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Original Research ARTICLE

Front. Immunol., 18 September 2019 | https://doi.org/10.3389/fimmu.2019.02051

Dietary Fiber-Induced Microbial Short Chain Fatty Acids Suppress ILC2-Dependent Airway Inflammation

Gavin Lewis1, Bowen Wang2, Pedram Shafiei Jahani2, Benjamin P. Hurrell2, Homayon Banie1, German R. Aleman Muench1, Hadi Maazi2, Emily Howard2, Lauriane Galle-Treger2, Richard Lo2, Swetha Santosh2, Andrew Baltus3, Gerrold Bongers3, Lani San-Mateo3, Frank D. Gilliland4, Virender K. Rehan5, Pejman Soroosh1 and Omid Akbari2*
  • 1Janssen Research and Development, San Diego, CA, United States
  • 2Department of Molecular Microbiology and Immunology, Keck School of Medicine, University of Southern California, Los Angeles, CA, United States
  • 3Janssen Research and Development, Spring House, PA, United States
  • 4Division of Environmental Health, Department of Preventive Medicine, University of Southern California, Los Angeles, CA, United States
  • 5Division of Neonatology, Harbor-UCLA Medical Center, David Geffen School of Medicine at UCLA, Los Angeles, CA, United States

Group 2 Innate lymphoid cells (ILC2) contribute significantly to allergic inflammation. However, the role of microbiota on ILC2s remains to be unraveled. Here we show that short chain fatty acids (SCFAs), such as butyrate, derived from fermentation of dietary fibers by the gut microbiota inhibit pulmonary ILC2 functions and subsequent development of airway hyperreactivity (AHR). We further show that SCFAs modulate GATA3, oxidative phosphorylation, and glycolytic metabolic pathways in pulmonary ILC2s. The observed phenotype is associated with increased IL-17a secretion by lung ILC2s and linked to enhanced neutrophil recruitment to the airways. Finally, we show that butyrate-producing gut bacteria in germ-free mice effectively suppress ILC2-driven AHR. Collectively, our results demonstrate a previously unrecognized role for microbial-derived SCFAs on pulmonary ILC2s in the context of AHR. The data suggest strategies aimed at modulating metabolomics and microbiota in the gut, not only to treat, but to prevent lung inflammation and asthma.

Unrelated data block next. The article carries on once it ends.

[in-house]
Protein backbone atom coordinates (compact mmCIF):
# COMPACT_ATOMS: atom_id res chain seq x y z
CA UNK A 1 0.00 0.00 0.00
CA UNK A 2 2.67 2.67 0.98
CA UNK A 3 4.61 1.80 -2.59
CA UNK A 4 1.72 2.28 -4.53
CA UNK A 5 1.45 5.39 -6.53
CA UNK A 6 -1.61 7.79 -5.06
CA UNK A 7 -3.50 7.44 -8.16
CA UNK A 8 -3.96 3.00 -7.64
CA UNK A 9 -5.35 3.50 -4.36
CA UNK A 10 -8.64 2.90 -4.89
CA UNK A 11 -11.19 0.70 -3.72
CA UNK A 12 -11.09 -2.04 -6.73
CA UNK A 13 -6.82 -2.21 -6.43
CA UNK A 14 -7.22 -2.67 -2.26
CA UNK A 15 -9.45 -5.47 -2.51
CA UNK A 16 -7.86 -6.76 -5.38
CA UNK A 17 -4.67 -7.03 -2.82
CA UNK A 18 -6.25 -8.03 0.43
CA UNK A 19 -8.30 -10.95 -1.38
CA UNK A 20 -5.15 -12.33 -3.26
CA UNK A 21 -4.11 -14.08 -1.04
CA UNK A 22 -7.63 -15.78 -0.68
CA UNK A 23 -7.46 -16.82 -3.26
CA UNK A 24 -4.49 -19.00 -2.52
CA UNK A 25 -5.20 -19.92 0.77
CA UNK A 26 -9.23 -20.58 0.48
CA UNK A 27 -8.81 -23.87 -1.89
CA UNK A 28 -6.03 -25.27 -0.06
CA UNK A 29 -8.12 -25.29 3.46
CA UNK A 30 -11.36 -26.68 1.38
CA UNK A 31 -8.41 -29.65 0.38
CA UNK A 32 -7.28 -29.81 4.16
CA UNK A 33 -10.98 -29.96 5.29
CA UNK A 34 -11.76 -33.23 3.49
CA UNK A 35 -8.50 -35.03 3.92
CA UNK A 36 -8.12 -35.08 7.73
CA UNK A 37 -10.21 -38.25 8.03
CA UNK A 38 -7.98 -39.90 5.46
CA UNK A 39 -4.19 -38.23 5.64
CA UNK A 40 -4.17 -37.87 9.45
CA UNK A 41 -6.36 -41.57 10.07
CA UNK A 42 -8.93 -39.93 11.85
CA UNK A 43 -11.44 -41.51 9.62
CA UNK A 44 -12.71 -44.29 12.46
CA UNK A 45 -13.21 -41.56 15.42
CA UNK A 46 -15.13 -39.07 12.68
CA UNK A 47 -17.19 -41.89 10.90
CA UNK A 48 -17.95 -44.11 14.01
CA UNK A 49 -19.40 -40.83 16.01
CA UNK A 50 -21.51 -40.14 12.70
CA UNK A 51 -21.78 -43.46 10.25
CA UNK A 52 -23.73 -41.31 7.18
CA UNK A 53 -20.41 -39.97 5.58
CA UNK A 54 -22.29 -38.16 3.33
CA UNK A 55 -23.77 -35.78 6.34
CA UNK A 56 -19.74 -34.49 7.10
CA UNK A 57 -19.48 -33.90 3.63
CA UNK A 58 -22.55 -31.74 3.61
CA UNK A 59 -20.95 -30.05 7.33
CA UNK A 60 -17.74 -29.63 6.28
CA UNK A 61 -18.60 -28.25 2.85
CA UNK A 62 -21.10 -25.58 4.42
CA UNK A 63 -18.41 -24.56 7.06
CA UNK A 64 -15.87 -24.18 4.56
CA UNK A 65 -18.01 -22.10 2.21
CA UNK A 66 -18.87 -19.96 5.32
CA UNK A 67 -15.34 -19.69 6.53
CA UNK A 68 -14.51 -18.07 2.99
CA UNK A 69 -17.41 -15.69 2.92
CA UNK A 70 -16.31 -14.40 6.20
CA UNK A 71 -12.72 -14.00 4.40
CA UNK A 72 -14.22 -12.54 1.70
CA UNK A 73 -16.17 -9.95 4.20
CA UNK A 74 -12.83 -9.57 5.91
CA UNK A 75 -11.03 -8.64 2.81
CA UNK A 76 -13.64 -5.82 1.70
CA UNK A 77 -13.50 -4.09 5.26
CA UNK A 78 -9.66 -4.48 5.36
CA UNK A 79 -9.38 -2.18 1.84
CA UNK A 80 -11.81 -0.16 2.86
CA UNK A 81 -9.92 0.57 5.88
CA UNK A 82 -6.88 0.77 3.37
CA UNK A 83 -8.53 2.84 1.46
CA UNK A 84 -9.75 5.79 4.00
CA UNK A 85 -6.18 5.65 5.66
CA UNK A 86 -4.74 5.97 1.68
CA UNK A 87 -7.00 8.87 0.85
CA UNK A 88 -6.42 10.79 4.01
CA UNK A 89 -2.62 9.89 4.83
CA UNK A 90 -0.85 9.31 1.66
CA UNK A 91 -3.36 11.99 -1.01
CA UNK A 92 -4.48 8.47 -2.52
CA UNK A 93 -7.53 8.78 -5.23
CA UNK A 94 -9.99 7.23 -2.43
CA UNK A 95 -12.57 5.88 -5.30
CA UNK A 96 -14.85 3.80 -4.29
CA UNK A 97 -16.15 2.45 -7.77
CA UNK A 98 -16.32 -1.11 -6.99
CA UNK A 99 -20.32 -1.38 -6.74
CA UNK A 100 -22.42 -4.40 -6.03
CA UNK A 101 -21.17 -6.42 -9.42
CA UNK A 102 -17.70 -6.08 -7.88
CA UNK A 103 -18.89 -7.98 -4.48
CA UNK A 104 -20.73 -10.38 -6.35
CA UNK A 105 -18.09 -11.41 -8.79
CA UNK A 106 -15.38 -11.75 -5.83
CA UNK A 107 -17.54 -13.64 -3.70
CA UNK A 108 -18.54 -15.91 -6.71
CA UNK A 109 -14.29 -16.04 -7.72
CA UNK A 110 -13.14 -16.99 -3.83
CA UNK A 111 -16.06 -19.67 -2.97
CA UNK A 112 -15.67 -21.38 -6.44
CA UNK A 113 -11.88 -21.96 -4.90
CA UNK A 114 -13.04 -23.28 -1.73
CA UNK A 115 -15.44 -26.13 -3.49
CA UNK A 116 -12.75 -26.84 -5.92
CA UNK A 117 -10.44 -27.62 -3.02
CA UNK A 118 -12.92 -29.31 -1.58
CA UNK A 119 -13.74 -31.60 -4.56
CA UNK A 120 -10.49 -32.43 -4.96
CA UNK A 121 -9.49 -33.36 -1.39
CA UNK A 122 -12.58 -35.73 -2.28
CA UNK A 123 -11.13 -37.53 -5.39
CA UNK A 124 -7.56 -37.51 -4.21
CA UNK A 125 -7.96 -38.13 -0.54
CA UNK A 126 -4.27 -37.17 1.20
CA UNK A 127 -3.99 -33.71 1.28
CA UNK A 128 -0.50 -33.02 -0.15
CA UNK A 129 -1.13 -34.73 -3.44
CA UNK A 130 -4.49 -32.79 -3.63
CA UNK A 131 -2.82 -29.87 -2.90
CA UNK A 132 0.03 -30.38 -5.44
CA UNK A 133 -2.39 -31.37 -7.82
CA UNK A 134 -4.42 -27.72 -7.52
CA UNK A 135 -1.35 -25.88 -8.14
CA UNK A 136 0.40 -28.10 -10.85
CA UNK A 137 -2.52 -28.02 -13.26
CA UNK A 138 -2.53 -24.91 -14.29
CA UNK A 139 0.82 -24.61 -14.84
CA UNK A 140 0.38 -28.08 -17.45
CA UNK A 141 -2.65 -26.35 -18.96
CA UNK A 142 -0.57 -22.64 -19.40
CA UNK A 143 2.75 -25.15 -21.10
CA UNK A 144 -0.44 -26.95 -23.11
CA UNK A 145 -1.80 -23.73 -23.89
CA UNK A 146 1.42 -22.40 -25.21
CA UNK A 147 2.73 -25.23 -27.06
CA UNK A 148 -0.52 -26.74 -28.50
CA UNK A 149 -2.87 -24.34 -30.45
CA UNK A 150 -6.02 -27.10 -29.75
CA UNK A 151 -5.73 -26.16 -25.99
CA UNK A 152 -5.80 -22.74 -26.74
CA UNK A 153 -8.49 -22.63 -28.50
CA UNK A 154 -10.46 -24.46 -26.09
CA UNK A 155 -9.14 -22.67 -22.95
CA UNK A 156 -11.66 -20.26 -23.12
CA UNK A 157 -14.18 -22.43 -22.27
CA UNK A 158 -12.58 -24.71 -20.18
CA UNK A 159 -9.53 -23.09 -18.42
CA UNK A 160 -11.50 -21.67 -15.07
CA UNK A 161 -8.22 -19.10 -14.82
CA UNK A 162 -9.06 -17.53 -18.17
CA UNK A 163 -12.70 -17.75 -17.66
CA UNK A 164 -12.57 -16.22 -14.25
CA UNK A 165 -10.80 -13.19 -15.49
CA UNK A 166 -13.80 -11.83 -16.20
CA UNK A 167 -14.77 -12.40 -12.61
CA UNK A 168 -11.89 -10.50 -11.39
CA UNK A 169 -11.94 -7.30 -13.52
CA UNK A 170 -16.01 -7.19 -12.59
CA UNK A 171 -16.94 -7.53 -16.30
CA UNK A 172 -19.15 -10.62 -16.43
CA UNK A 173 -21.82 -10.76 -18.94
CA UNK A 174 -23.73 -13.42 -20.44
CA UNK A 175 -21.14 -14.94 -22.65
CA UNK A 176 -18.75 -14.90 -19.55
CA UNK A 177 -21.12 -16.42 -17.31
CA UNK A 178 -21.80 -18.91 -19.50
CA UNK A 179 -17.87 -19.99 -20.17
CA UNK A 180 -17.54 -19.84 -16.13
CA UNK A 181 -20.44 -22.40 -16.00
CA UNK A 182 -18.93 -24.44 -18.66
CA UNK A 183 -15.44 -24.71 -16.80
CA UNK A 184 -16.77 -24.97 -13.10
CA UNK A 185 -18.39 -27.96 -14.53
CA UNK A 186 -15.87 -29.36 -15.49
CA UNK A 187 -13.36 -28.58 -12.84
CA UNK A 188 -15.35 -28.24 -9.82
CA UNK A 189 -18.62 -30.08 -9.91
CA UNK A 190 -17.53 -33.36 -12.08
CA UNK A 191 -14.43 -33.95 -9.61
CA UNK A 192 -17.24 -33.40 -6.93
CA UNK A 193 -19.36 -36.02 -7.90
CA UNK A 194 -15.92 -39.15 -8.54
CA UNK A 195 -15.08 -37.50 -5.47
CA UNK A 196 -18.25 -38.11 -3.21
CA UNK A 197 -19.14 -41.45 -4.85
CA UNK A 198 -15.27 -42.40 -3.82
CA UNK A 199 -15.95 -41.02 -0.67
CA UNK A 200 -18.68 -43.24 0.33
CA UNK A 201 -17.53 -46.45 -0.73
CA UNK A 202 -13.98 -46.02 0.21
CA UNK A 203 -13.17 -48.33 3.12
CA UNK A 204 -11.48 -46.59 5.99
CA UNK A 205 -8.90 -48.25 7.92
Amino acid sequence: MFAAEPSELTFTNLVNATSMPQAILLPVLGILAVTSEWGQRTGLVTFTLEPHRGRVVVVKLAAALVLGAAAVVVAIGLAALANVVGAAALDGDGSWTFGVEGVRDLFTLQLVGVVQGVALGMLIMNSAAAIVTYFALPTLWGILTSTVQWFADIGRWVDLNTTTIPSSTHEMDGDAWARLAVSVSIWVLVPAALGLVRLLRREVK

Introduction

Allergic disease affects 10–15% of people in the U.S. reflecting dysregulated immunity toward otherwise harmless environmental antigens. Recent studies have shown increased ILC2 activity in asthma and allergic diseases (1, 2). Group 2 innate lymphoid cells (ILC2s) produce type 2 cytokines such as IL-5, IL-13, and IL-9 in response to a growing number of environmental signals and epithelial cell-derived alarmins. In murine models of asthma, ILC2s are sufficient to provoke eosinophilic inflammation accompanied by airway hyperreactivity (AHR) independent of adaptive immunity (3). Finding negative regulators of ILC2 function remains an important clinical goal (1).